Joint Pain: Common Causes, Remedies, When to See a Doctor

Our body goes through many changes as we get older. Blood vessels lose their elasticity, fats build up on their walls, bones weaken, and their density decreases. Among conditions like diabetes and hypertension, 71% of older adults also experience joint pain. The problem is prevalent among people of all age groups

Joint pain can have various causes, from degenerative changes with age to trauma or injury. In this article, we will discuss three common causes of joint pain, remedies you can try at home to relieve pain, and determine when to get professional help.

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Common Causes


The following conditions typically cause joint pain:

1. Osteoarthritis

Arthritis is the most common cause of joint pain, and one in four US adults have arthritis. There are more than 100 types of arthritis, but the most common form is osteoarthritis, a degenerative joint disease that develops over years.

Cartilage covers the bony surfaces of a joint to help move the bones against each other smoothly with minimal friction. However, with age, the cartilage around a joint starts to thin and break, and the surface becomes rough.

At this point, joint movements become inefficient, so the surrounding tissues work harder to ensure regular and smooth movements as the cartilage repairs itself. With time, this can change the structure of a joint, causing symptoms like joint stiffness, pain, swelling, and a limited range of joint movements. With this condition, joint stiffness and some pain are often felt after rest. However, as you resume activity, the pain starts again and worsens as the day passes.

Osteoarthritis can affect any joint in the body. Still, the most commonly affected are the ones we repeatedly use in our everyday life, for example, the knee joint, hip joint, and joints of the hands or feet. Apart from aging, other common causes of the condition include obesity, a history of injury, joint overuse, and a family history of Osteoarthritis.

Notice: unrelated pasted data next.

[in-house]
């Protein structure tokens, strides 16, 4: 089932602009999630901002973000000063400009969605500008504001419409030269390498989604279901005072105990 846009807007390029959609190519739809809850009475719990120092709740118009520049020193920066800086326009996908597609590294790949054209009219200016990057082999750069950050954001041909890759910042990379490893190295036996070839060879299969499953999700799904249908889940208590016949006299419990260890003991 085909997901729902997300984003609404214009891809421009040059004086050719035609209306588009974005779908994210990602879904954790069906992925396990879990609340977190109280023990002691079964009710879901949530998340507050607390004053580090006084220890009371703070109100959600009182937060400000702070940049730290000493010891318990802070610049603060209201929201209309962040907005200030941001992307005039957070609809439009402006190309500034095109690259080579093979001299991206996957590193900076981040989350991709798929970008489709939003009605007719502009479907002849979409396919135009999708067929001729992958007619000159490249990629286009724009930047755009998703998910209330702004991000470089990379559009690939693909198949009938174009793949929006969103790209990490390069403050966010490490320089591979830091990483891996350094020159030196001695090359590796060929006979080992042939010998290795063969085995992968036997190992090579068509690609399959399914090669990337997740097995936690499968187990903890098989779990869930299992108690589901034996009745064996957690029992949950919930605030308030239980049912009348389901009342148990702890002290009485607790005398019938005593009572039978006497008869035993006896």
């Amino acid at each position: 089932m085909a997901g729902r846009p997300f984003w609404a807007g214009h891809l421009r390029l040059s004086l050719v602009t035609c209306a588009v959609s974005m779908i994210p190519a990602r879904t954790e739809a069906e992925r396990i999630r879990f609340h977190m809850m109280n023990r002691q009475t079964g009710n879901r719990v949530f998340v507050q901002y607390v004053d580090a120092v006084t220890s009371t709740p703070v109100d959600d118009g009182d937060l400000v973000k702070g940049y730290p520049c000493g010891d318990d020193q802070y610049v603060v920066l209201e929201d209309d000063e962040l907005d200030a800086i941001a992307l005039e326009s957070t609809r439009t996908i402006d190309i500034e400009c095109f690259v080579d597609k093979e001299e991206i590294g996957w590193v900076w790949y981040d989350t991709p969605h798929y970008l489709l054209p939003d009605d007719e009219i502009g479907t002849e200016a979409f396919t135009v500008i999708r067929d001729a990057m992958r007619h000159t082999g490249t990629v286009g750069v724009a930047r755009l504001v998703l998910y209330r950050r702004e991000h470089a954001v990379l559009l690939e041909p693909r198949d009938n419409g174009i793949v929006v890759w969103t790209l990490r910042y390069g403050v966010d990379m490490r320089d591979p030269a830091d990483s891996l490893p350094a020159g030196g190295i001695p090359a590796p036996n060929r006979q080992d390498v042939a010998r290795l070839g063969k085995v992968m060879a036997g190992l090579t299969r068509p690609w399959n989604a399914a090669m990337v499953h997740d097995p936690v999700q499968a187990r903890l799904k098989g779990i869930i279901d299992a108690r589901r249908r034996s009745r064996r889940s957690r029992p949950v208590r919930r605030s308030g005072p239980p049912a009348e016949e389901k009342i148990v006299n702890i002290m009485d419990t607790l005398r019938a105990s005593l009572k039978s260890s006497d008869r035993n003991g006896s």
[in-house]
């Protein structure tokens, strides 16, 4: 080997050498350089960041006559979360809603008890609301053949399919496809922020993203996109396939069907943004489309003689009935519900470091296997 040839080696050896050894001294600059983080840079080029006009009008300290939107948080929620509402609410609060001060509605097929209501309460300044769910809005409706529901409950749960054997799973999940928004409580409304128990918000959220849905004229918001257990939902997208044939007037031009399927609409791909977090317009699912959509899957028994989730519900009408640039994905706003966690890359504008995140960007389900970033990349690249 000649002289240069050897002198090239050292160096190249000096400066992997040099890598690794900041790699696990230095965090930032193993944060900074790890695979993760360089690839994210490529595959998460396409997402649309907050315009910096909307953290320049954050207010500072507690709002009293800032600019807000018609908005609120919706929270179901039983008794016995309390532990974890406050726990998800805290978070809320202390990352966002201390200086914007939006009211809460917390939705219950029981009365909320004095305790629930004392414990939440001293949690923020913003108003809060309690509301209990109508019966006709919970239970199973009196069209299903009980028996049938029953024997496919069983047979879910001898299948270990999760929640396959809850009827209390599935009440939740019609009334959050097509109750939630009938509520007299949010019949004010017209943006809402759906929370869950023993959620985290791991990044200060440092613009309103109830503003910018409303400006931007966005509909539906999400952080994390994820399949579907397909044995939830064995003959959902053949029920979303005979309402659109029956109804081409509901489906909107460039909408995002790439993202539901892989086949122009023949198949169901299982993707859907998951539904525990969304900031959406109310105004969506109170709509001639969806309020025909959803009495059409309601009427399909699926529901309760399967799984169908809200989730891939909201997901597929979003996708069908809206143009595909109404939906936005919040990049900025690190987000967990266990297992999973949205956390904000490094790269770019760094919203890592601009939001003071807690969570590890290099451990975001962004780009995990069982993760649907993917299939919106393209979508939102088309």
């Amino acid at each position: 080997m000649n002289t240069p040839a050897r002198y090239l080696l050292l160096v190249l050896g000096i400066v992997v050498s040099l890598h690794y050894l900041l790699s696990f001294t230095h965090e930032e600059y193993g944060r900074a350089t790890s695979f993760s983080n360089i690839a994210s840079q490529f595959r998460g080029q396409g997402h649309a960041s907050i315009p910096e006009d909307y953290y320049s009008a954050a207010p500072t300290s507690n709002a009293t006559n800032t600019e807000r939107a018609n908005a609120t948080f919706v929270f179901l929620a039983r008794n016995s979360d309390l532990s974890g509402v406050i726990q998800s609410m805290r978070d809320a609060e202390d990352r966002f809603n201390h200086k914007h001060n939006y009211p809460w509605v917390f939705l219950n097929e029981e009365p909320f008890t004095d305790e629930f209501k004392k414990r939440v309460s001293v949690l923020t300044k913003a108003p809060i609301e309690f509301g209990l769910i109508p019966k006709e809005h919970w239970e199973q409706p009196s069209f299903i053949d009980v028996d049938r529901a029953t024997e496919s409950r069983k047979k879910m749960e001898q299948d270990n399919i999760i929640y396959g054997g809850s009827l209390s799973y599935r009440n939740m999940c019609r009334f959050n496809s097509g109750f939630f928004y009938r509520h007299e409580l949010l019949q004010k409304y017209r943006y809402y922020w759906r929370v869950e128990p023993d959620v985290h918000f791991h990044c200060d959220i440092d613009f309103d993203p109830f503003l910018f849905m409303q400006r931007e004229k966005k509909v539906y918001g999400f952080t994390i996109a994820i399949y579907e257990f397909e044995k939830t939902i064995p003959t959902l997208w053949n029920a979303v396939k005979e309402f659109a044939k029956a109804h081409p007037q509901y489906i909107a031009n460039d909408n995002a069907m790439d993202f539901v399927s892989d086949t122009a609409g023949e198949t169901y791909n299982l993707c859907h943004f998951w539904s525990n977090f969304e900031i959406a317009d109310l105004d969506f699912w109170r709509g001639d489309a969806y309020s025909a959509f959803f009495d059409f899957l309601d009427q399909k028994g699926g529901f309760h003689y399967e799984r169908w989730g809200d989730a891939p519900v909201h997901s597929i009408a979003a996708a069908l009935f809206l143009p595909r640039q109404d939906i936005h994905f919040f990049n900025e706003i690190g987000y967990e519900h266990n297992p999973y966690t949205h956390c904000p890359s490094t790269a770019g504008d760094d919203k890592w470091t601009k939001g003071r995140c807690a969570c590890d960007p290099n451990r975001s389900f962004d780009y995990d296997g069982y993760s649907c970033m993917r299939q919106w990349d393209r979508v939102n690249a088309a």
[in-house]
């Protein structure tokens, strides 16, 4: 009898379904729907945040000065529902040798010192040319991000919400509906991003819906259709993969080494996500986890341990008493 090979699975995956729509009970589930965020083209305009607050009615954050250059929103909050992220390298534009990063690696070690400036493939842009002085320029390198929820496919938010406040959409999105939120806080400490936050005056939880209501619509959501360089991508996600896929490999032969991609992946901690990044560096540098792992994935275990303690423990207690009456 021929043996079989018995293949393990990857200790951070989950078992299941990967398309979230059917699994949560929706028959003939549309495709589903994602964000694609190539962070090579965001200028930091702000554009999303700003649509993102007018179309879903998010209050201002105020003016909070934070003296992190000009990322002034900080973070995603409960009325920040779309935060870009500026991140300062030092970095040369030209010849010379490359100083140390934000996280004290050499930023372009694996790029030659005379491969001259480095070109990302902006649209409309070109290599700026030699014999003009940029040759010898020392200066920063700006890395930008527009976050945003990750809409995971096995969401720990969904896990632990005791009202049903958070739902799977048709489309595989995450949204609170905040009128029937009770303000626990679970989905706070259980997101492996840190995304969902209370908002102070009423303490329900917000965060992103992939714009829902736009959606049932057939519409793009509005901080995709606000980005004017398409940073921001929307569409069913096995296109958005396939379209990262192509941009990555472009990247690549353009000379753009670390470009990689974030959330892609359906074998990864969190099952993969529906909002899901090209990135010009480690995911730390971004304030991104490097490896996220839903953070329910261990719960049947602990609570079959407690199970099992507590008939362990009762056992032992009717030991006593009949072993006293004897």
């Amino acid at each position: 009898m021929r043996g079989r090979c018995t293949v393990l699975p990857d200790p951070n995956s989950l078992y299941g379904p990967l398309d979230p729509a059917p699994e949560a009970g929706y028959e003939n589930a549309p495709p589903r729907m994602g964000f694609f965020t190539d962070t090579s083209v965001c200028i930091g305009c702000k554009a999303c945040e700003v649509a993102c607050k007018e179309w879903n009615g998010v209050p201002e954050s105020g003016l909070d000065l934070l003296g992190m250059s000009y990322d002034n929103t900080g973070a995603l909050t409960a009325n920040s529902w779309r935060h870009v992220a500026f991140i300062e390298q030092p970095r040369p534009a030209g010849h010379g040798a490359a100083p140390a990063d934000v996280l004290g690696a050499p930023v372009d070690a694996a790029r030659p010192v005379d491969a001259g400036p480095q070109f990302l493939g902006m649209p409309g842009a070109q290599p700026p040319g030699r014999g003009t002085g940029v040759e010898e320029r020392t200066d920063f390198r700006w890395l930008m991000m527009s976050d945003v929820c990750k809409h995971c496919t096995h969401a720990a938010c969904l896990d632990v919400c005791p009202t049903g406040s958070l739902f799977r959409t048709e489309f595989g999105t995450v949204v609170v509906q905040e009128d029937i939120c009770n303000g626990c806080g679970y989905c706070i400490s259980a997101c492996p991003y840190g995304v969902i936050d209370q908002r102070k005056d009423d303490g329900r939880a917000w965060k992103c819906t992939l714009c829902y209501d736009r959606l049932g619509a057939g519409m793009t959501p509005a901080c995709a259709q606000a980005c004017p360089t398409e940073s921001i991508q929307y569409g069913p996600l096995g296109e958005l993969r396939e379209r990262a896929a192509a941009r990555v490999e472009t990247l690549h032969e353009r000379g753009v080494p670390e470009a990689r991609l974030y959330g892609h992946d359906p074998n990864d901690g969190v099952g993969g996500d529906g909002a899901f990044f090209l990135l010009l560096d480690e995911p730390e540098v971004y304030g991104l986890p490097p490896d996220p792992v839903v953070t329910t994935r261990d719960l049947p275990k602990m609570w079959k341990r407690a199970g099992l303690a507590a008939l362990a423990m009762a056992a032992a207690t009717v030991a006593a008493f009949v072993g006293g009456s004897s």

2. Bursitis

Bursae are fluid-filled membranous sacs surrounding your joints. They separate a joint’s bones and the surrounding soft tissue like tendons, ligaments, muscles, and skin, lubricating the joints and reducing friction between the bones and surrounding tissues during joint movements.

Bursitis is the inflammation of the bursae around a joint. Typically a bursa is only filled with a thin film of fluid. However, the fluid content in inflamed bursa increases, causing them to enlarge. This increase in size leads to discomfort, pain, swollen joints, and limited joint movements. The condition occurs due to repeated minor traumas, strain injuries, or infections. Other risk factors include improper posture, repetitive joint use in sports, aging, and chronic medical conditions.

3. Tendonitis

Tendonitis is the swelling and inflammation of tendons caused by muscle strain, overuse, and injury. Tendons in the shoulder, elbow, wrist, knee, and heel are more prone to tendonitis.

You are at a greater risk of tendonitis if you play certain sports, like swimming, golfing, basketball, or bowling, or have a job that frequently requires overhead lifting or repetitive motions. Certain diseases like diabetes or rheumatoid arthritis and some antibiotics like quinolones can also cause it.